Year of Publication



Martin School of Public Policy and Administration

Degree Name

Master of Public Administration

Committee Chair

Dr. JS Butler

Executive Summary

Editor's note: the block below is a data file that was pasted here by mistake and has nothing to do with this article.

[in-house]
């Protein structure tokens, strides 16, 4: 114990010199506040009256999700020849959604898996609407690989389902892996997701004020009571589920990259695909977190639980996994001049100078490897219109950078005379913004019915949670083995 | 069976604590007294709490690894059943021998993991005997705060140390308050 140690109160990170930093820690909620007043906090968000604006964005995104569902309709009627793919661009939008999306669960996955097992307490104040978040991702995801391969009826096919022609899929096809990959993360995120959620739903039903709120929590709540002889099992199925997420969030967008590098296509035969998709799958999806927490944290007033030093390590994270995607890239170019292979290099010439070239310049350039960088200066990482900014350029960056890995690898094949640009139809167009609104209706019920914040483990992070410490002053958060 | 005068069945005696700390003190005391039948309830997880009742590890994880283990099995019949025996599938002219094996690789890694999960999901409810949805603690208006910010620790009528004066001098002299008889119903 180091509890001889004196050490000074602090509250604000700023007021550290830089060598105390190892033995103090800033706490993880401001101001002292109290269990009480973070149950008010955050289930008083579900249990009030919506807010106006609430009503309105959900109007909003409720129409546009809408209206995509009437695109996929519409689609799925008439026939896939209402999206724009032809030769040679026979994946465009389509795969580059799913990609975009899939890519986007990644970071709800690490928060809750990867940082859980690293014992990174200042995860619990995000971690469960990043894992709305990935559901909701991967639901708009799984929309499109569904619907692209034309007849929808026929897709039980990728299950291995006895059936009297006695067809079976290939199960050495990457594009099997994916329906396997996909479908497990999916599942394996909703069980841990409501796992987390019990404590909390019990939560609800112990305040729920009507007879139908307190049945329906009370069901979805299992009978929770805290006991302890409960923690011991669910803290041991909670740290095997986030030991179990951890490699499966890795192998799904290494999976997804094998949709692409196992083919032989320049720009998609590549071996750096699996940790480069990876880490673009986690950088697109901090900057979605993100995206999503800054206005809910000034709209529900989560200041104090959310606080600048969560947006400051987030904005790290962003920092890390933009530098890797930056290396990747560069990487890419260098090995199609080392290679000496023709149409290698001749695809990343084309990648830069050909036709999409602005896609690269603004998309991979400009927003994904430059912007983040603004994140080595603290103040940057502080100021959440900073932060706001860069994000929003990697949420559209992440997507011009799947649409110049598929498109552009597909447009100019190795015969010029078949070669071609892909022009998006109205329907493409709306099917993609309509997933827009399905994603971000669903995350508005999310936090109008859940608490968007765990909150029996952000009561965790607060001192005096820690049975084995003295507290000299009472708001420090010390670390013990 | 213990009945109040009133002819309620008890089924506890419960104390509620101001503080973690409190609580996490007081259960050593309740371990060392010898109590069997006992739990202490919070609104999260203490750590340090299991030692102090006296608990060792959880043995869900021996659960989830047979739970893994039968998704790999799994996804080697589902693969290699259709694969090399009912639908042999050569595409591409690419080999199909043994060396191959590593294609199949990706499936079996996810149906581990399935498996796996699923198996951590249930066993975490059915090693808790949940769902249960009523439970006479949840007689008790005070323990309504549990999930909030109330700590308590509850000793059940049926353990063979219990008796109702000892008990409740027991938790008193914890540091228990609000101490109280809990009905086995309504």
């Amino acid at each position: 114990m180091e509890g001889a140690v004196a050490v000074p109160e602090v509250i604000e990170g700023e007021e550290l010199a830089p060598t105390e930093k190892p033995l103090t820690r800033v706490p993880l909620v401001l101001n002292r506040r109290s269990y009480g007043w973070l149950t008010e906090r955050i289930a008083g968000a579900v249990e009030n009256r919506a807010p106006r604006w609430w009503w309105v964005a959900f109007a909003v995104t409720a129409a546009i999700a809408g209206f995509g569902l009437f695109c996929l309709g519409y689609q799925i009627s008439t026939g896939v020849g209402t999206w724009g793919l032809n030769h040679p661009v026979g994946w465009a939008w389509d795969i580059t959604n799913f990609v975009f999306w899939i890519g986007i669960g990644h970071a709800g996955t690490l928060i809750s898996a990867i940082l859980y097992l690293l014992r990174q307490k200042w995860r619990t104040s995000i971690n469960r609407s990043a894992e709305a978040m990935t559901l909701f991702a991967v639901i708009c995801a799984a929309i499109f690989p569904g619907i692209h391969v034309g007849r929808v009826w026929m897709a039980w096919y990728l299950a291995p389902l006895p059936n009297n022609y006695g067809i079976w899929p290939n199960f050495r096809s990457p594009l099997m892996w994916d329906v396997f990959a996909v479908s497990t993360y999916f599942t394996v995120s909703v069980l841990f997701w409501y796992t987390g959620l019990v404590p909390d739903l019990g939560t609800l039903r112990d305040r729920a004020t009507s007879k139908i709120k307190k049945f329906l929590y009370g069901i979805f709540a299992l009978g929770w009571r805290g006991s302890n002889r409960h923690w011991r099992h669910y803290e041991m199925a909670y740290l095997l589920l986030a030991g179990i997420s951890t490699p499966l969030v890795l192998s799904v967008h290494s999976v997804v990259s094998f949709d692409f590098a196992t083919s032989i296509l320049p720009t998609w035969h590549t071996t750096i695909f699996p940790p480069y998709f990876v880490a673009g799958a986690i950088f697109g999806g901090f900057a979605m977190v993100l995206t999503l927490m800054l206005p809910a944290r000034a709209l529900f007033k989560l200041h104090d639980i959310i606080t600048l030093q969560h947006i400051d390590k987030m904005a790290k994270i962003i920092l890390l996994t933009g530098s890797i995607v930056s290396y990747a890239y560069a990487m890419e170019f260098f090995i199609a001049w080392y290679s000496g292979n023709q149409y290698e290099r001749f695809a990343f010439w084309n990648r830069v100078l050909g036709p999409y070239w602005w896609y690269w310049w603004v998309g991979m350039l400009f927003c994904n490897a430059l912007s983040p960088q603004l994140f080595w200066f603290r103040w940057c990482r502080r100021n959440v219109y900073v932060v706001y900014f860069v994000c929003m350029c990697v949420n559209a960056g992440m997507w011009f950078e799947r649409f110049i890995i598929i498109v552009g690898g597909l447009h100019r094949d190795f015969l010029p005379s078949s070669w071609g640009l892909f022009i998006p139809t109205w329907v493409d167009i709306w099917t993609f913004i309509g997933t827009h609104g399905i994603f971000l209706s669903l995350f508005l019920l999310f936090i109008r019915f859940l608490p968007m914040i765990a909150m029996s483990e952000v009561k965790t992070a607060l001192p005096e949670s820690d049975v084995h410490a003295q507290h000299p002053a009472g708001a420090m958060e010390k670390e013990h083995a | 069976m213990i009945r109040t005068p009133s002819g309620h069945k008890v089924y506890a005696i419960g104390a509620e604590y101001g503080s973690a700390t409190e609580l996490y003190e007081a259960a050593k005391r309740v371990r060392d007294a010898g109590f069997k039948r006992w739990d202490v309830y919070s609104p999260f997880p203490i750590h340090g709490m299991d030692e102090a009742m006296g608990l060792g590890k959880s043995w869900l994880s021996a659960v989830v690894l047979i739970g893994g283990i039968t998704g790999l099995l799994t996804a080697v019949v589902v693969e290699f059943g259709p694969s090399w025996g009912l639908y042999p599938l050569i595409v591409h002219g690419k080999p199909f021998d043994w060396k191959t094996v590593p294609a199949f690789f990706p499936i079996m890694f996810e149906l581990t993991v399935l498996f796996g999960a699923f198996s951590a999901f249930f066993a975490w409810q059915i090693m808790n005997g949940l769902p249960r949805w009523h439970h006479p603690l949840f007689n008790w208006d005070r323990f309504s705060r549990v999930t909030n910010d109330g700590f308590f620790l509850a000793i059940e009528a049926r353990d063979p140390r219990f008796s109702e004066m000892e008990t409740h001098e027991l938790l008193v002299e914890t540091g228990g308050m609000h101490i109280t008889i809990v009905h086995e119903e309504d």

South Korea was once a typical high birth country. However, Korea is facing serious low birth rates recently as the total fertility rate is 0.98, which means that the Korean couple has less than one child on average. The rapid demographic change due to low fertility causes many negative effects such as economic vitality and welfare burden. Thus, the Korean governments have introduced various policies to overcome the low birth rate, and one of these is the childbirth grant policy: governments provide a certain amount of cash when a family within its jurisdiction gives birth. However, the world's lowest fertility rates of Korea seldom show signs of rising. So, the problem statement is whether the birth grants policy is effective in increasing childbirth in Korea. The independent variable is the childbirth grant policy, and the dependent variable is the fertility rate and the number of births. Control variables affecting their relationship are classified into economic factors such as income level, childcare facilities, and medical facilities, and social and demographic factors such as divorce rate, marriage rate, the age of first marriage, and elderly population. I used panel data regression. The panels are 25 autonomous districts in Seoul Metropolitan City from 2015 to 2018. Using these panels, I estimated the effects of childbirth incentives on birth rate have differed over the period. As a result of the estimation, the coefficients of childbirth grants are negative on both the total fertility rate and the number of childbirths statistically significant. The results are contrary to general prediction that the fertility rate will increase if there is a large amount of childbirth subsidies. However, in reality, it is the opposite causal relationship: the birth rate is reverse-causing the grant. The childbirth grants cannot affect people’s birth decision; rather, the district's low fertility rate makes local governments spend more childbirth grants. It can be interpreted that policy makers are aware of the region's low birth rate and then have increased the amount of childbirth subsidies to increase the rate. Among the control variables, social and demographic factors are found to have a major impact on the dependent variables: the elderly population ratio and average first marriage age affect dependent variables in the direction of negative, while the marriage rate has a positive impact. However, the economic factors are statistically insignificant, and do not affect childbirth. Fundamentally, if people desire to have children, they are doing that, by getting married, possibly at younger ages. Only a change in people’s goals, or much more money than is currently allocated, would have the intended effect. However, this paper has limitations; first, local areas have large effects (high rho values in the estimation), so there is a limit to generalizing the results on a nationwide because there are considerable fixed effects for each autonomous district; second, there was a limit to collect relevant data when there were countless factors affecting childbirth decisions, which can be a factor that undermines the internal validity of the variables; and the last is the limits of the data, which may be problems with accurate estimates because it was analyzed based on only four years of data.